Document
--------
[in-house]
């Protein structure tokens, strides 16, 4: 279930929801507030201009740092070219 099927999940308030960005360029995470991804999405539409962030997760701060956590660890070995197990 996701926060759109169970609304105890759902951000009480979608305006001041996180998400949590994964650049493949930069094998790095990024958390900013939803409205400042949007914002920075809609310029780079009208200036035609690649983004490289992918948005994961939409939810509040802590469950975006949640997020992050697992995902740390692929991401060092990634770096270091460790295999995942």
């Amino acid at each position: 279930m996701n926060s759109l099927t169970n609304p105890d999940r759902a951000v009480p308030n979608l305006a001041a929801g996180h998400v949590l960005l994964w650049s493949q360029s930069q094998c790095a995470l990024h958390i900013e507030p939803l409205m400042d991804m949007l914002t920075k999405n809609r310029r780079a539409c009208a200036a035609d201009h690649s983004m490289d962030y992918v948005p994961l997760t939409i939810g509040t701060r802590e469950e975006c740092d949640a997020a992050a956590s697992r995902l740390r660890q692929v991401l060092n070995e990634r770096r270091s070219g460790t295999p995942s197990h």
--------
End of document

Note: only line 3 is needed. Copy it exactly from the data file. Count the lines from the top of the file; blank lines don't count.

């Amino acid at each position: 279930m996701n926060s759109l099927t169970n609304p105890d999940r759902a951000v009480p308030n979608l305006a001041a929801g996180h998400v949590l960005l994964w650049s493949q360029s930069q094998c790095a995470l990024h958390i900013e507030p939803l409205m400042d991804m949007l914002t920075k999405n809609r310029r780079a539409c009208a200036a035609d201009h690649s983004m490289d962030y992918v948005p994961l997760t939409i939810g509040t701060r802590e469950e975006c740092d949640a997020a992050a956590s697992r995902l740390r660890q692929v991401l060092n070995e990634r770096r270091s070219g460790t295999p995942s197990h």